Deaf geographies, and other worlds.

In the ‘inbetween’

I’ve just started reading ‘deaf subjects – between identities and places‘ by Brenda Jo Brueggemann. So far, up to p.16.

However, something that she writes towards the beginning (I should have guessed really from the title) has struck me, and reminds me of something that I wrote when I came back from France…

She talks about the d/Deaf distinction… and the fact that what’s really interesting, is not so much the core positions of either ‘deaf’ or ‘Deaf’… they are relatively easy to describe. What she’s interested in is the in-between position that is hard to define either way.

This is something that I had to struggle with in the PhD, and ended up coming up with DEAF as a self-defining referent that brings the understandings of that in-between place to the mainstream page… However, it’s something that I also struggled with when trying to understand the archives I was using, and the organisations that I was working with.

At the time I wrote (forgive me, it’s long)

” When I was in France doing my research, I spent a lot of time with a particular Religious Congregation who were responsible for about 25% of France’s Deaf education in the late 19th century. Initially wary, they were eventually persuaded to allow me into their private archives and let me take notes and copies of some of their information. I spent about three months with them.

The reason for their wariness was the more recent century in France which has seen religious congregations in general attacked for their role in Deaf education first by the secular state, then by the Deaf community, then by Deaf people with allies in secular education, now by historians of Deaf education… It took a long time to reassure them that I would be careful to represent their information fairly.

However, having just spent the last month re-writing the final substantive chapter for the PhD, I find that if there is one body of people who are to blame for Oralism’s final victory over the Deaf community (in France at least), it is the religious congregations. Acting out of a mixture of resistance to the late 19th century laicisation of education and and a desperate desire not to allow their Deaf pupils to fall into the hands of the ‘demonic state’, they knowingly disempowered the Deaf community to silence them, and deliberately derailed the Deaf community and the republican state’s last real attempt to take Deaf education back out of their hands at the congress of 1900.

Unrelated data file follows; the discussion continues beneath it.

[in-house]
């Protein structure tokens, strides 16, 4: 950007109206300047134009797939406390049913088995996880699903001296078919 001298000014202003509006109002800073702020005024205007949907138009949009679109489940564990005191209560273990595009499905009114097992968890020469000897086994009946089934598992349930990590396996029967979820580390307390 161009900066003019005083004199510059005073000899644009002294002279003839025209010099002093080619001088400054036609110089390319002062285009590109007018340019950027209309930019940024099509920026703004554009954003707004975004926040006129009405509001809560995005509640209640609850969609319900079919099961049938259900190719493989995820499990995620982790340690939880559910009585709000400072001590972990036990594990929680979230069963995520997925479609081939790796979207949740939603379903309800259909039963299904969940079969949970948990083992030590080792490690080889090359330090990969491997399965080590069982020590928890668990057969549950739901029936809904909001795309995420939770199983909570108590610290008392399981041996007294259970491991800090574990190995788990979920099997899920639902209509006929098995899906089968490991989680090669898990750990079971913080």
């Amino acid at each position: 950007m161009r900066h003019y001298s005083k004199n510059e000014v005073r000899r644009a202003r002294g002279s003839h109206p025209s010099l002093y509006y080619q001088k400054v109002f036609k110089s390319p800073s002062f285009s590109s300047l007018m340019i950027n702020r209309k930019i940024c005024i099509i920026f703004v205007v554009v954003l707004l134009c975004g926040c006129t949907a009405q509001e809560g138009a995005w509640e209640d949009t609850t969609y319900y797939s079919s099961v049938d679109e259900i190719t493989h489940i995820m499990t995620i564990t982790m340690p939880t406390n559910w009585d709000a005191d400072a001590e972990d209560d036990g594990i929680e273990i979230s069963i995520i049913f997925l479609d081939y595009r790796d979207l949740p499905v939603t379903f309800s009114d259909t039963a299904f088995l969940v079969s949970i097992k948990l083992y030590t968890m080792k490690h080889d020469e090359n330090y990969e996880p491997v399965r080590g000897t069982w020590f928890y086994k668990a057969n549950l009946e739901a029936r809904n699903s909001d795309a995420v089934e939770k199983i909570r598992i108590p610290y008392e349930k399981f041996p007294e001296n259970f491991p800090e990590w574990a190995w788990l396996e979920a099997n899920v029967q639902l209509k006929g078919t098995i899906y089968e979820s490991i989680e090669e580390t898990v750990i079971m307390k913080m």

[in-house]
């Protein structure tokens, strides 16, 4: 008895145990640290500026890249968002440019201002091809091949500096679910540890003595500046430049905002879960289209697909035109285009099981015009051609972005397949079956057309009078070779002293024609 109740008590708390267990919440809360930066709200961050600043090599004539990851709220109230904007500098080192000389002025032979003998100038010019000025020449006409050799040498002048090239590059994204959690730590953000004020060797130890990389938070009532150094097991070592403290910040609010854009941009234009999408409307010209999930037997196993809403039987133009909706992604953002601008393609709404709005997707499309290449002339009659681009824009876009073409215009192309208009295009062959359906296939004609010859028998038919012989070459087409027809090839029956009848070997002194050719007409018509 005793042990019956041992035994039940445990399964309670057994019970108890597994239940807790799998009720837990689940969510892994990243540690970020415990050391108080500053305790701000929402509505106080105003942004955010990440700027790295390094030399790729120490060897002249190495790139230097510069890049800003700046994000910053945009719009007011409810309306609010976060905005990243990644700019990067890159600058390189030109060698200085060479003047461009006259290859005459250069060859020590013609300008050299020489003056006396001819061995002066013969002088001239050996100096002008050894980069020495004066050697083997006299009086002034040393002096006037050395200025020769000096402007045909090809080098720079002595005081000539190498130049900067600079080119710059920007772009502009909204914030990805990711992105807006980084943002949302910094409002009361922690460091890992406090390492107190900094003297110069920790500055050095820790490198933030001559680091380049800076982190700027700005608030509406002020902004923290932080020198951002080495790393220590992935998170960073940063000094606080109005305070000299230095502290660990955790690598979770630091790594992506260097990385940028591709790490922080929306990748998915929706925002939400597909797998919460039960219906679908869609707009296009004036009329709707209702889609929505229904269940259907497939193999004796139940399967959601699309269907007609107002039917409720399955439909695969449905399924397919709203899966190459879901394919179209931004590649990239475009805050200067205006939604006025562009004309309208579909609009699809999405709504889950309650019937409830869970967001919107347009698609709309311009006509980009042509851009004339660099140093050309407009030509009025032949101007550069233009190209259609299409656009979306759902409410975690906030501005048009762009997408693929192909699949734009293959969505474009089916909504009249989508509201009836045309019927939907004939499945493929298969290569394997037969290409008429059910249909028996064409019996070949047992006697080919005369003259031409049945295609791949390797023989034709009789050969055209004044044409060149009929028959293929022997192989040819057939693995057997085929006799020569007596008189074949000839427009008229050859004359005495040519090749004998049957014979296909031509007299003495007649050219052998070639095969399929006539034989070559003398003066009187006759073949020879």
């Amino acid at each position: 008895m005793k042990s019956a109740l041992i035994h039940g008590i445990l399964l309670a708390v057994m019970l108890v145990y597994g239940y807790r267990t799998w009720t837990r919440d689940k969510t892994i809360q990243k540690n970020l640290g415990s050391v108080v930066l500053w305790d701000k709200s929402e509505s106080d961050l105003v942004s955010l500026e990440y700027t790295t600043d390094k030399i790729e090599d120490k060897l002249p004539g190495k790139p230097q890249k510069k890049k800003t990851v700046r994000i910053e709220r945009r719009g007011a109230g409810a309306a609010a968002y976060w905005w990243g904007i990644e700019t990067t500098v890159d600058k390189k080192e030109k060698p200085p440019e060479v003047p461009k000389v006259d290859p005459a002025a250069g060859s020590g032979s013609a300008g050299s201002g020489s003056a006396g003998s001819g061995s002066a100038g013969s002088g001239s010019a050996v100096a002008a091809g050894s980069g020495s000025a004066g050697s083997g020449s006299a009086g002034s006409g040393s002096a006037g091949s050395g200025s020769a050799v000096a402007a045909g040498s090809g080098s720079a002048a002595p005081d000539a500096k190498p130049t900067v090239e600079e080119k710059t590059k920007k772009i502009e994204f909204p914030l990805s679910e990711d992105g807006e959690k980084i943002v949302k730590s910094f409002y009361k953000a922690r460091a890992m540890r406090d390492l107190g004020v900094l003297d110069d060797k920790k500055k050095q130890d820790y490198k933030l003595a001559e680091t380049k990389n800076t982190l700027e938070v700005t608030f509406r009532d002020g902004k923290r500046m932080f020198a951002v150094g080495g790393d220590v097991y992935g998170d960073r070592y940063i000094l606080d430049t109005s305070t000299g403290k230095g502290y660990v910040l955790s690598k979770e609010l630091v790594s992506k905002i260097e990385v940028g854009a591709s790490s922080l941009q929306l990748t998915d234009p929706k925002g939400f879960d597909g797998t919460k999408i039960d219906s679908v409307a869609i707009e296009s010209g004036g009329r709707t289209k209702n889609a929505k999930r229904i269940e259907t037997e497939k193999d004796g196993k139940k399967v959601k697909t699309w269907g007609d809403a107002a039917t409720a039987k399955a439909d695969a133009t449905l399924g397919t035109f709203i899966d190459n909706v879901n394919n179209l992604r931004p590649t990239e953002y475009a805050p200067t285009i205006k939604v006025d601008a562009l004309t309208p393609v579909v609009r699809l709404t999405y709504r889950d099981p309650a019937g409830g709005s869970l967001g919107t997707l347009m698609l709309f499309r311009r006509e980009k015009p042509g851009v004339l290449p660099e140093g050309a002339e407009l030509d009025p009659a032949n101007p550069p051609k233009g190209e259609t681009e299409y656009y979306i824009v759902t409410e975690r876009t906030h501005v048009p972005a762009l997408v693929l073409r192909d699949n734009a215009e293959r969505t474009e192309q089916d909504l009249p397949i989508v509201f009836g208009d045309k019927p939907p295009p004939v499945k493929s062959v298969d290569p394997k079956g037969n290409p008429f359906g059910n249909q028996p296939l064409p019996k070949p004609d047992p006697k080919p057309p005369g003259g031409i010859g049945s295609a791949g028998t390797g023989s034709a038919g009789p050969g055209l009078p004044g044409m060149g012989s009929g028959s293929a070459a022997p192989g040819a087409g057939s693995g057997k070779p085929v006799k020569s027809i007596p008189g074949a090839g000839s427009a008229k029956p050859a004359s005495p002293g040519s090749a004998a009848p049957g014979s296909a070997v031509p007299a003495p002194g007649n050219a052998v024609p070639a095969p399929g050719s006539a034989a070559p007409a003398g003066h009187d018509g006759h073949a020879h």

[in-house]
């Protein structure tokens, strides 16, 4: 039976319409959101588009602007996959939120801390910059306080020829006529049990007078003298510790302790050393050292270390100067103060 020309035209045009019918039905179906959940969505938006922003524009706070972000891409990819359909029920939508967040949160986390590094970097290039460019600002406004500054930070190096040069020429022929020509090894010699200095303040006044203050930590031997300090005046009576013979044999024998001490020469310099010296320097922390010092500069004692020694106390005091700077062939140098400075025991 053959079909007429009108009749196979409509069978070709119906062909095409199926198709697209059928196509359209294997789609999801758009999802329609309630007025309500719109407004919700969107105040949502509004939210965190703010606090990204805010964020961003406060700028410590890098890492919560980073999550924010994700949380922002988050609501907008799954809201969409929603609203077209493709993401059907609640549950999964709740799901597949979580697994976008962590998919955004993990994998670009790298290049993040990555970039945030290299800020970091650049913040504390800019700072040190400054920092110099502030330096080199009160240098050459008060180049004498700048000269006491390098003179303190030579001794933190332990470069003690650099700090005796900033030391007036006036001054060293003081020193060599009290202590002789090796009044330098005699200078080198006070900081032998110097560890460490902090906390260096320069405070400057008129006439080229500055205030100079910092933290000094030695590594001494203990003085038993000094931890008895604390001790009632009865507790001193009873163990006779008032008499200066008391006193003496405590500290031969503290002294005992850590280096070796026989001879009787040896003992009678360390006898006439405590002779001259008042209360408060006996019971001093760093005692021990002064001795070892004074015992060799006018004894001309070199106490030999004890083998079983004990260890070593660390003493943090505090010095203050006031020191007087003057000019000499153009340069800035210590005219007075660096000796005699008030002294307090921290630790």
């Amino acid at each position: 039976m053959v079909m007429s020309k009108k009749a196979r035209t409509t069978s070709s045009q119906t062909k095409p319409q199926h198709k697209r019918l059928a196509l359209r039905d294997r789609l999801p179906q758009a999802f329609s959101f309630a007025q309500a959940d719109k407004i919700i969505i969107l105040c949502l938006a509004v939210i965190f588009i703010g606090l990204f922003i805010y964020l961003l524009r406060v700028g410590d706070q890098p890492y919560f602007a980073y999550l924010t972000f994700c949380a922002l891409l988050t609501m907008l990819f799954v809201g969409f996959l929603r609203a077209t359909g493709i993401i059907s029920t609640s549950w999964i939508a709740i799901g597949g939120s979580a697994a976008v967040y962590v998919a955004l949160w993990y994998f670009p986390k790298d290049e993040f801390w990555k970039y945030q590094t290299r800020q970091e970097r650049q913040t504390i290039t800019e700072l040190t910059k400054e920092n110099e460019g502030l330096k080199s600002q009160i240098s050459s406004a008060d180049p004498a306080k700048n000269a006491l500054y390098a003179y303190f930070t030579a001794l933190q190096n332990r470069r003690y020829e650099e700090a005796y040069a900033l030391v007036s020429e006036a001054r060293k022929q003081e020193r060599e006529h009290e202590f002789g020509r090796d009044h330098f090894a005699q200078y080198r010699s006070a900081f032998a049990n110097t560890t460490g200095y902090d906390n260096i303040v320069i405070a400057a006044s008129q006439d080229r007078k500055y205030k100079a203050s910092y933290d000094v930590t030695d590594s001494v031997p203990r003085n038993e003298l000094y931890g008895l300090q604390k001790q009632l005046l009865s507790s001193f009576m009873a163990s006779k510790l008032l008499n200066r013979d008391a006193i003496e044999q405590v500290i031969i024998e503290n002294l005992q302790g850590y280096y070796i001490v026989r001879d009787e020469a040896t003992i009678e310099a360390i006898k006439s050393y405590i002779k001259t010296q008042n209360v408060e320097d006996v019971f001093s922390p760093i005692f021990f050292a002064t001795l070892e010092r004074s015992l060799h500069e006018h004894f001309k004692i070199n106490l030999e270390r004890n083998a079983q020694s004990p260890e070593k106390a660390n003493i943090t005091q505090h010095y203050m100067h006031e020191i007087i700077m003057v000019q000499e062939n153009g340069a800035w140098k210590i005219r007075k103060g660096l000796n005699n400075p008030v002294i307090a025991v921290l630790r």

And here’s the problem… The congregation that I spent time with are quite different from the congregation that I find in the record… genuine people who are critically aware of the errors of their congregation’s past and (now that they’ve grown up in a largely secular France) aware of how their past is seen as in error. Those whom I got to know best, in particular, would be appalled to see some of the historical evidence that I’ve got of the actions of their congregation at the time in question. However, there is no way to escape what actually happened…

Sure, I can couch it in historical terms… “the era in question”, “motivations of the time”, that kind of thing. But at the end of the day, it’s still going to read as if they were the ones who made the Deaf community in France wait some 100 years for recognition – because that’s what happened!

So, how do you deal with this? Well, I guess one way is to be ruthlessly transparent. I don’t want to hurt people, but if they did it, it’s important that they put their hands up and accept it… Likewise, I don’t think the actions of their predecessors are necessarily those of the congregation now… and that has to be acknowledged too.

But all this tends to do is fix the events of the past in an unchanging, irredeemable form with no recourse to evolution… it’s tantamout to blaming modern Germany for the actions of the Nazis. This is something of the situation in France, where blame and recrimination doesn’t allow those who have changed to demonstrate it, resolve it, forgive it, resolve not to do it again, repair it, move on…

So I wonder if the best way to go about it is altogether more costly… Towards the end of my stay with them, one of the members of the congregation expressed the desire to engage with my research and explore what I had found… explain why they did what they did… and work out what they thought about it now…

So, perhaps this is the way to do it, leave history as a book that is knowingly left open… Uncomfortable perhaps, but a far better solution…”

I found a solution to this in ‘DEAF’… I think it’s that same costly space that Brueggemann is trying to reach and inhabit…


This entry was posted on April 23, 2010 by in DEAF.
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